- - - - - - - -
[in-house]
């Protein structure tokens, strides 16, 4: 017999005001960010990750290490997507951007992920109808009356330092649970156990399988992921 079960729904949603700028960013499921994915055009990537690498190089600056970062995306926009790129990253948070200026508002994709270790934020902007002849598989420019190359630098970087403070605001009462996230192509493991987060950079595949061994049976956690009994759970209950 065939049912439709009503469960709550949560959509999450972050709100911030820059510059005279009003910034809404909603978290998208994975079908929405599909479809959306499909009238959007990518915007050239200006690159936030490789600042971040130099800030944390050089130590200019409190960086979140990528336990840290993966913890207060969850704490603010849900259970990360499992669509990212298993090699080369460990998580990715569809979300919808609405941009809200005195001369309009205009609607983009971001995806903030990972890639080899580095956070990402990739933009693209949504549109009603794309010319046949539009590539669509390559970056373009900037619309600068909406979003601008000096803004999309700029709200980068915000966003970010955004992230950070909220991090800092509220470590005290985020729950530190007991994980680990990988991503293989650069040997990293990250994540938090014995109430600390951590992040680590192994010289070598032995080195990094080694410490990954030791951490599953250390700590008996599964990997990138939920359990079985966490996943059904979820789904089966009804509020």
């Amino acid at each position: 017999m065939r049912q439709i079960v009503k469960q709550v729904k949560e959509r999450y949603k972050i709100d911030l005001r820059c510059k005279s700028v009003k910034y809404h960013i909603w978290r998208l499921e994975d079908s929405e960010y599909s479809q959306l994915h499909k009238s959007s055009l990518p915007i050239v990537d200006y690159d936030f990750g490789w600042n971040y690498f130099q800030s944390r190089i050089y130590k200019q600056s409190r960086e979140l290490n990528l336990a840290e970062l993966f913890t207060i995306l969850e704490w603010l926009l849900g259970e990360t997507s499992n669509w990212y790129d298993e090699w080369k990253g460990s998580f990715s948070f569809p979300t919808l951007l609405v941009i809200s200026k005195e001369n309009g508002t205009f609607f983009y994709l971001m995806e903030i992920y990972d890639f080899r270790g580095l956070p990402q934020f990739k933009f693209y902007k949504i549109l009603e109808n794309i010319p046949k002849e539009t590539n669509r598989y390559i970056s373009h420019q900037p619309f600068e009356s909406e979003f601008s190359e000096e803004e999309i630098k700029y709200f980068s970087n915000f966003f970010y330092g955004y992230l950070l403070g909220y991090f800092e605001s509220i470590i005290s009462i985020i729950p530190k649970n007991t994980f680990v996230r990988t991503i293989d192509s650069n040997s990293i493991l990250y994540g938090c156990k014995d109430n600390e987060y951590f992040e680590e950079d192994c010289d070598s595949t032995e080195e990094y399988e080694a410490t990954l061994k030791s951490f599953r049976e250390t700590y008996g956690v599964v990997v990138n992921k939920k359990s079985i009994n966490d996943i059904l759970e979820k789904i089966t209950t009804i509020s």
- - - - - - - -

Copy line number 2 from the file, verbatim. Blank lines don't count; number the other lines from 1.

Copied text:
């Protein structure tokens, strides 16, 4: 017999005001960010990750290490997507951007992920109808009356330092649970156990399988992921 079960729904949603700028960013499921994915055009990537690498190089600056970062995306926009790129990253948070200026508002994709270790934020902007002849598989420019190359630098970087403070605001009462996230192509493991987060950079595949061994049976956690009994759970209950 065939049912439709009503469960709550949560959509999450972050709100911030820059510059005279009003910034809404909603978290998208994975079908929405599909479809959306499909009238959007990518915007050239200006690159936030490789600042971040130099800030944390050089130590200019409190960086979140990528336990840290993966913890207060969850704490603010849900259970990360499992669509990212298993090699080369460990998580990715569809979300919808609405941009809200005195001369309009205009609607983009971001995806903030990972890639080899580095956070990402990739933009693209949504549109009603794309010319046949539009590539669509390559970056373009900037619309600068909406979003601008000096803004999309700029709200980068915000966003970010955004992230950070909220991090800092509220470590005290985020729950530190007991994980680990990988991503293989650069040997990293990250994540938090014995109430600390951590992040680590192994010289070598032995080195990094080694410490990954030791951490599953250390700590008996599964990997990138939920359990079985966490996943059904979820789904089966009804509020």